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How to Make a Performance Entertaining

An audience favorite during a pageant talent competition sometimes leaves contestants wondering, “What are the judges looking for?” Aside from the demonstrated ability in your talent of choice, the judges are looking for one thing… entertainment value.

As a two-time National Talent winner with National American Miss and owner of Pageants 2 Go, I have spent many years trying to find the perfect “talent formula.” It took me a very long time to figure out that, when it comes to the talent competition, simply having talent is not enough. Ask yourself these questions, “What good is a fantastic vocalist who doesn’t entertain?” “What good is an amazing dancer who fails to connect and engage the judges?”  Oftentimes, your presentation of your pageant talent truly makes the difference between a good talent and a winning talent.

pageant talent
A lovely pointe dance from one of our models

Ingredients to a Winning Talent Performance

Making your talent performance THE winning talent includes the right combination of the following: costume, choreography, eye contact, and song choice. All of these factors are a part of your performance and should be paid as much attention as learning your pageant talent.

Pageant Talent Tips for Singers

For singers, first choose a song that suits your voice. Sopranos should not be singing belty Broadway songs… you need to work with your voice, not fight against it. Once you’ve settled on a song choice, think about what the message of the song. Can you emotionally connect with the storyline? And does your outfit, make-up and stage movement match the meaning of the song? Can you slide into the character of the song? Character is the persona you will take on while performing your pageant talent. If, for example, you were singing a song from “Phantom of the Opera” you might take on the character of Christine. If you’re singing a Hannah Montana song, you should be embodying Miley Cyrus while up on stage and have fun “rocking out.”

How to Win in Dance

For dancers, song choice is just as important. Your song should be entertaining if you’re doing an up-beat tap or jazz number. And “moving” if you’re performing a ballet of lyrical number. Again, listen to the lyrics and try to step into the story of the song while dancing. A lot of dancing is feeling the music… don’t be afraid to engage fully in your song as this will enable the audience and more importantly the pageant judges to be fully engaged with you.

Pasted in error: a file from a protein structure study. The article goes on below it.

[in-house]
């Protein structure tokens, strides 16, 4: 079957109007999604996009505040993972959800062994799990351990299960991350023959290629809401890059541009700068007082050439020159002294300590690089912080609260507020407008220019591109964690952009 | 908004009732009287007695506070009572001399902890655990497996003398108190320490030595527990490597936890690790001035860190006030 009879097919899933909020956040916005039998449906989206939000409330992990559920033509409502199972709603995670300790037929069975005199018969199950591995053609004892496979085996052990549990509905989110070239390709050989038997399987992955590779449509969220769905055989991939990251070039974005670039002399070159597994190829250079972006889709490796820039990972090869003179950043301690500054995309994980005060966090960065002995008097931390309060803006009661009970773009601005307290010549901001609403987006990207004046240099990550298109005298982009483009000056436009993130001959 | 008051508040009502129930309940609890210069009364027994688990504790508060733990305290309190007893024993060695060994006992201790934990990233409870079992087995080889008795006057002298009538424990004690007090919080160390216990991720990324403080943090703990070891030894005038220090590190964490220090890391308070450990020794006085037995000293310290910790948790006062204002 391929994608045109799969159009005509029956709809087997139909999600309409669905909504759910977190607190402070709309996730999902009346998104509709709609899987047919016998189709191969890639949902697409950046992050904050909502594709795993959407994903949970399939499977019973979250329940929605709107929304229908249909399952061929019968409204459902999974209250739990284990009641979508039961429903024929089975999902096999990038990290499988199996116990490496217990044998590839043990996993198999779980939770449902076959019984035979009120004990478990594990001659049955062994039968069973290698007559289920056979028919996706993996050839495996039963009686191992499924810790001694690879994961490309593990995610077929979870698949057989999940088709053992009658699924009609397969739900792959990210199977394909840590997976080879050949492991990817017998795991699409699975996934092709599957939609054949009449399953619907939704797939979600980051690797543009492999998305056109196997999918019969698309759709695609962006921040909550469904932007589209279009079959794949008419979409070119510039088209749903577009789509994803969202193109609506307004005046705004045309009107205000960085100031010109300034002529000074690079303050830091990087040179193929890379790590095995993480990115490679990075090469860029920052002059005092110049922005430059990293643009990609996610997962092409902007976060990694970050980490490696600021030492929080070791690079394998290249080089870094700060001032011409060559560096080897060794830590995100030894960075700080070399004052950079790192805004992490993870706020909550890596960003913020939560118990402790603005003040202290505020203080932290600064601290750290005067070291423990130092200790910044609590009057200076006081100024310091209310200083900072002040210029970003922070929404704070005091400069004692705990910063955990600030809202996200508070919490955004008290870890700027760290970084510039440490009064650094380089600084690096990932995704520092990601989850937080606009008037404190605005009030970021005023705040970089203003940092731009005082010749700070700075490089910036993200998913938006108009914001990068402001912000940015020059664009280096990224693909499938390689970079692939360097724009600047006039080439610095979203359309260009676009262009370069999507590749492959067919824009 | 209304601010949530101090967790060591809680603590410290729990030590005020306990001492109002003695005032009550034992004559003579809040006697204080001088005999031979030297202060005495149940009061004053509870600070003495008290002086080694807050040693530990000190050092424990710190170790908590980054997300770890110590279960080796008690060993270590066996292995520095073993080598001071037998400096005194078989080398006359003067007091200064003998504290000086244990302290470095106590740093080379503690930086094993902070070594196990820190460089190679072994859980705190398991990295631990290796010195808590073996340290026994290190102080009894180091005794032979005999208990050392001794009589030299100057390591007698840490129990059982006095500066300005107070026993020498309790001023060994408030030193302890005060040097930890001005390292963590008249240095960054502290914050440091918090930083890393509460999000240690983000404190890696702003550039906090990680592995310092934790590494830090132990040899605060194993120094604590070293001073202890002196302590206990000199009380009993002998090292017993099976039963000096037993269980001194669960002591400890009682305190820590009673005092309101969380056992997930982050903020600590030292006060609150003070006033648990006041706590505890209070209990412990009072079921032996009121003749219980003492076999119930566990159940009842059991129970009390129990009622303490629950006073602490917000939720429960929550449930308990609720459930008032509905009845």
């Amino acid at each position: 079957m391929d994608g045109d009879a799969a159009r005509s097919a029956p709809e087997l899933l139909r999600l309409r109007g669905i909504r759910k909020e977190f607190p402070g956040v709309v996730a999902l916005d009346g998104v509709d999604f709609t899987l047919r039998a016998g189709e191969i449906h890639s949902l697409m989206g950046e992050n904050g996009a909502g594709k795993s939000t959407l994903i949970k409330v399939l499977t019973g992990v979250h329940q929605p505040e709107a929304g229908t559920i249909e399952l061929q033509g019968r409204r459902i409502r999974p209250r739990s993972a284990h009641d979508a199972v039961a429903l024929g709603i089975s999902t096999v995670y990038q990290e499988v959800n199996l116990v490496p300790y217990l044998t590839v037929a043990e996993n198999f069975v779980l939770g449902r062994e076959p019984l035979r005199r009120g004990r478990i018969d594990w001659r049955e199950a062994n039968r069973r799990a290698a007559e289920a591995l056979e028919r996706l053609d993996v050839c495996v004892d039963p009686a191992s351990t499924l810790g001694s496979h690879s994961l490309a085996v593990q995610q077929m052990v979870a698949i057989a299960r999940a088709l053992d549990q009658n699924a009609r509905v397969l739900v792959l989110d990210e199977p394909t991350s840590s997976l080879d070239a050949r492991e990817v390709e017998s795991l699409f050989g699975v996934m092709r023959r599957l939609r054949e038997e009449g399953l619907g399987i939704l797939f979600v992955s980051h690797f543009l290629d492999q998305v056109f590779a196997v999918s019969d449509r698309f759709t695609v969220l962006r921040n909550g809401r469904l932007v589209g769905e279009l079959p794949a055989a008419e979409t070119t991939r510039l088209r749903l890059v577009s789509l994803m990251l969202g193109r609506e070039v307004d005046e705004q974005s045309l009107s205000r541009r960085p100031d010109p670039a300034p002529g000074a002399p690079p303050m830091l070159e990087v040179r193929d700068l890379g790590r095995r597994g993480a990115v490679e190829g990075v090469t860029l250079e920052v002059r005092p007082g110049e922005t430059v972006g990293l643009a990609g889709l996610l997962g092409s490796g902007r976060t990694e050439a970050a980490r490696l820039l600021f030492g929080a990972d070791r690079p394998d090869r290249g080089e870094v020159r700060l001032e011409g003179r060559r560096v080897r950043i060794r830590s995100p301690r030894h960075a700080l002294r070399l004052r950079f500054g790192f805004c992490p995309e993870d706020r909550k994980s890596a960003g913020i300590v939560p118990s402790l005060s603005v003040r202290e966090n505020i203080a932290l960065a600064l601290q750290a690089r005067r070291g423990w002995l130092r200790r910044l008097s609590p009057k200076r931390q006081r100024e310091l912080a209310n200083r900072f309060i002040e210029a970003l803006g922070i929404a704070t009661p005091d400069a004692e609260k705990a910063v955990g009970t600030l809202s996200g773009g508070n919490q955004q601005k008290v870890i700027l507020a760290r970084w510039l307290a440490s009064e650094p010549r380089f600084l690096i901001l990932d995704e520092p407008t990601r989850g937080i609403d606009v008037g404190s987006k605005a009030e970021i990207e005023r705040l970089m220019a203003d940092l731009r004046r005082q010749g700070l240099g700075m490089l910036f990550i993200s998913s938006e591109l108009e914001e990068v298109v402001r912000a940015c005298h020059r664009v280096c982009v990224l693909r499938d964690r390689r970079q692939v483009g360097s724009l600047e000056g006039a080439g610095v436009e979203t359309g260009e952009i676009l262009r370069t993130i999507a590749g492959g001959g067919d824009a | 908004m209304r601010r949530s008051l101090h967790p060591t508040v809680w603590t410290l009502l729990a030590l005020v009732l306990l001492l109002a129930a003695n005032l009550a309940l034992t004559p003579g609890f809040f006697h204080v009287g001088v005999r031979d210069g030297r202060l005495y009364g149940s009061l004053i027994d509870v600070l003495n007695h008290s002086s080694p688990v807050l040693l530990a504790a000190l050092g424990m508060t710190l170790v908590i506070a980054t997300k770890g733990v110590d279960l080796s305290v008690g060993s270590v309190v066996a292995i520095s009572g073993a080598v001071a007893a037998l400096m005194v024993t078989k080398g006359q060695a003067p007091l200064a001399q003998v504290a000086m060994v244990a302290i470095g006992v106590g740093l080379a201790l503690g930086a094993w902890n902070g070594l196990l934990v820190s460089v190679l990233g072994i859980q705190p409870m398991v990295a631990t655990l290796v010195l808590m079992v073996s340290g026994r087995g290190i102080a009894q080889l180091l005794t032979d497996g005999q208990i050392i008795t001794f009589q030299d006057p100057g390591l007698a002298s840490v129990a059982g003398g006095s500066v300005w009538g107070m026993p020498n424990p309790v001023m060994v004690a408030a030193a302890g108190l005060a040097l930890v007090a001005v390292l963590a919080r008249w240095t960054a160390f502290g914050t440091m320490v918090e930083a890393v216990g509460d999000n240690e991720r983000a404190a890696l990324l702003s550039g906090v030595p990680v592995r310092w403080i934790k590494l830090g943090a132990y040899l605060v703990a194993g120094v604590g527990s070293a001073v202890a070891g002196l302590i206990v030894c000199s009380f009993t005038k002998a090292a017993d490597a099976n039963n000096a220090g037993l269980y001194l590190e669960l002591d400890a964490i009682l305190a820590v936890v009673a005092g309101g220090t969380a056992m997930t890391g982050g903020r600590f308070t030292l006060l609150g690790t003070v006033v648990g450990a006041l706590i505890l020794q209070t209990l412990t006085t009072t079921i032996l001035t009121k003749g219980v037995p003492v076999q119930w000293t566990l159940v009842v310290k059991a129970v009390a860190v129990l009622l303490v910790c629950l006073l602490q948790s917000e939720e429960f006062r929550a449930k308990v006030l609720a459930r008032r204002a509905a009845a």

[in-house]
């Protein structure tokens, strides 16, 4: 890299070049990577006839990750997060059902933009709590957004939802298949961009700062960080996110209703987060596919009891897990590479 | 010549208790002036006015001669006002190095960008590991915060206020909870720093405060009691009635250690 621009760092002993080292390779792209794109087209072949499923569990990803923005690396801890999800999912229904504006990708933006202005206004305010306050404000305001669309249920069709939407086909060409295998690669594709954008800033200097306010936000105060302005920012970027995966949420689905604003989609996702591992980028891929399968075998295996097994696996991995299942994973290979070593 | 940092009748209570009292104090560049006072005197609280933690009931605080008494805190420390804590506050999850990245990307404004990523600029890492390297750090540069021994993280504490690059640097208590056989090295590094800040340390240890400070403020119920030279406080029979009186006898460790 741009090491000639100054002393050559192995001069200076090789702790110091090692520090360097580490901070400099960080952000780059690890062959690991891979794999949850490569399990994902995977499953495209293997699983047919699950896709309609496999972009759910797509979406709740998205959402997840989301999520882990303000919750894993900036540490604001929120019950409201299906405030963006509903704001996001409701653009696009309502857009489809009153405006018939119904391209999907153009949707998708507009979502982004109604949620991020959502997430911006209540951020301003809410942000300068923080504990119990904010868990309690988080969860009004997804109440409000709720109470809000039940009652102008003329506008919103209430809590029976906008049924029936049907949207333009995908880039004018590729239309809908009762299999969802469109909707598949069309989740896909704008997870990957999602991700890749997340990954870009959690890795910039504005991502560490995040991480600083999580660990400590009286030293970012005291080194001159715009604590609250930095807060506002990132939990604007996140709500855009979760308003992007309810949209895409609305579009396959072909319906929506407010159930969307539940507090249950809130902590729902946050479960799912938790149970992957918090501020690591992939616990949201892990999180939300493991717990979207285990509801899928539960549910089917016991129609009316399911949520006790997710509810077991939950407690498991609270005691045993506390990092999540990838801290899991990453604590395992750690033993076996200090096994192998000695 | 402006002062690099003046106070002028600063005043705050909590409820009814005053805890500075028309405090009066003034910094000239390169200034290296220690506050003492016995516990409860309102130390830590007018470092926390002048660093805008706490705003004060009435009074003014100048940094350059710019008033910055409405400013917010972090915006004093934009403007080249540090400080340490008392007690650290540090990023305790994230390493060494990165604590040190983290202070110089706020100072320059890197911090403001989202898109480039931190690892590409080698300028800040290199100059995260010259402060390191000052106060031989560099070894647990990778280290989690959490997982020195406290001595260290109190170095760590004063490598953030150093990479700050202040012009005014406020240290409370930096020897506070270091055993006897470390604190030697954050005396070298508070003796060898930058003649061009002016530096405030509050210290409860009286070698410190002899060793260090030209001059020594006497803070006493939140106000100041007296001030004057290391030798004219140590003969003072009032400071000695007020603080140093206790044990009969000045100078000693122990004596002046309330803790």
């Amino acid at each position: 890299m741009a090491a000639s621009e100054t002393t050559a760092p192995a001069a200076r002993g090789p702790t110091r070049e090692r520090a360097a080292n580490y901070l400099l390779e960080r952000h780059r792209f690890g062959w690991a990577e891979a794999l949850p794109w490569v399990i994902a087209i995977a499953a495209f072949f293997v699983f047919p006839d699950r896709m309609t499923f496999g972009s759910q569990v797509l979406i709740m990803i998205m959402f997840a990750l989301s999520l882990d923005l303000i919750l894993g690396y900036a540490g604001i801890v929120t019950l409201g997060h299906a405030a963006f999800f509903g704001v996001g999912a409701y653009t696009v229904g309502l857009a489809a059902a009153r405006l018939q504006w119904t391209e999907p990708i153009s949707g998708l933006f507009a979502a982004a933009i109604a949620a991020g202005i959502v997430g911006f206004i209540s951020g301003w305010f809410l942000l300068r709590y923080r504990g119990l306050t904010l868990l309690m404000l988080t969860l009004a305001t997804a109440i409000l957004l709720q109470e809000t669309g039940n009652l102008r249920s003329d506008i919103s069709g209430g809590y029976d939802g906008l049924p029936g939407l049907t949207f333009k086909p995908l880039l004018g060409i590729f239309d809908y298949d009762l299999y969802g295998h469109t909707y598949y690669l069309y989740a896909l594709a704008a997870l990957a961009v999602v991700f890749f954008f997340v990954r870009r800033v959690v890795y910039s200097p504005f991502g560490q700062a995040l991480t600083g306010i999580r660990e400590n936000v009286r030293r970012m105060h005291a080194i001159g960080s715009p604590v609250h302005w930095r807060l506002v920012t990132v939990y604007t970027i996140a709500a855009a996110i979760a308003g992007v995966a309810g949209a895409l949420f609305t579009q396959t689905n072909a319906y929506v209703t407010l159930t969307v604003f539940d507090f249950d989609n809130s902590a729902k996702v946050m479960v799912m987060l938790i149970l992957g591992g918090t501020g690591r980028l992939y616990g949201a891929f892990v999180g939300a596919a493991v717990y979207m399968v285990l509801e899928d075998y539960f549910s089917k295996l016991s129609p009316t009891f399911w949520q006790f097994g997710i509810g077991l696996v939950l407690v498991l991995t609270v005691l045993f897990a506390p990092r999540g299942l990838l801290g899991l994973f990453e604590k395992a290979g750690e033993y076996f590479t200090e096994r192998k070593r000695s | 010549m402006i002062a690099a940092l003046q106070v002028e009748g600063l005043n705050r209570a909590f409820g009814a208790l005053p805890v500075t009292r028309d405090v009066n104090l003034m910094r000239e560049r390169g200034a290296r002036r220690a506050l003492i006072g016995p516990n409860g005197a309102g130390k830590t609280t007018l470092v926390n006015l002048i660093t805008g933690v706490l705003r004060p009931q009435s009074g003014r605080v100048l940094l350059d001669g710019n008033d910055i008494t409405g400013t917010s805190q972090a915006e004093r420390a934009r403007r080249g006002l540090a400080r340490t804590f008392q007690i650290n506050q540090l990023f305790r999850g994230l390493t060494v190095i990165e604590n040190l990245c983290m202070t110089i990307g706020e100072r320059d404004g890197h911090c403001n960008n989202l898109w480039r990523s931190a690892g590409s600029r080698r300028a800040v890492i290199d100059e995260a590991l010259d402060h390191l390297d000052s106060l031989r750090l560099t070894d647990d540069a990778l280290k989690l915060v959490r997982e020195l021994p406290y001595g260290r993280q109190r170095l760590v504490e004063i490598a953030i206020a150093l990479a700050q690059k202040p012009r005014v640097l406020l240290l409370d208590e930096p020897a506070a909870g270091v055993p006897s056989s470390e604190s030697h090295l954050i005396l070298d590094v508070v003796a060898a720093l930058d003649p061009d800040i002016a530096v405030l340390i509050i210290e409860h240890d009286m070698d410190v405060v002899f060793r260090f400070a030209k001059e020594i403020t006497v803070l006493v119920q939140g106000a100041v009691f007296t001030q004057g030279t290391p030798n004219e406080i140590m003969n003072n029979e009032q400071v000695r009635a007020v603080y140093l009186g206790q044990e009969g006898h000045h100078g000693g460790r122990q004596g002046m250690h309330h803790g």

How Instrumentalist Succeed in Pageant Talent

If you are an instrumentalist, don’t underestimate the power of choosing an entertaining song played with flair. While a well-played, technically difficult piece can do very well, I have also seen less difficult, contemporary pieces played well and with great fanfare score highly. A major pet peeve of mine when it comes to instrumentalists is when a contestant brings her sheet music with her during the performance. Vocalists are expected to know their notes and lyrics… dancers are expected to know their choreography… instrumentalists, too, should have their talent memorized. Furthermore, not being dependent on sheet music greatly opens up your ability engage the audience while you play.

Aside from the talents mentioned above, there are many other things I have seen: from the more common monologues and karate routines, to the more exotic hula hooping and roller-blading pieces. No matter the talent, the evaluation scale remains the same. Ask yourself:

  • “Is this entertaining?”
  • “Am I engaging the audience with my talent?”
  • “Am I interested in my talent to the point where my interest shines through in my performance?”

So long as your answer is “YES!” to these questions, you can’t go wrong! Remember… when it comes to the talent competition don’t just do… engage, perform, and entertain!

Which dress do you like better?

4 thoughts on “How to Make a Performance Entertaining

  1. It’s different for an instrumentalist to memorize their talent than for a vocalist or dancer. I’m a vocalist and an instrumentalist. Its definitely possible but if you forget a part of a piece, it’s harder to improvise compared with vocals where it’s more easily possible. In addition, I have always been taught that as an instrumentalist I should always have my sheet music with me; it’s protocol.

    1. All I all though, you have good points! Talent is about being engaging

  2. How about entertaining and winning with a monologue?

    1. Hi Allison,

      What is your specific question so that we can better answer you?

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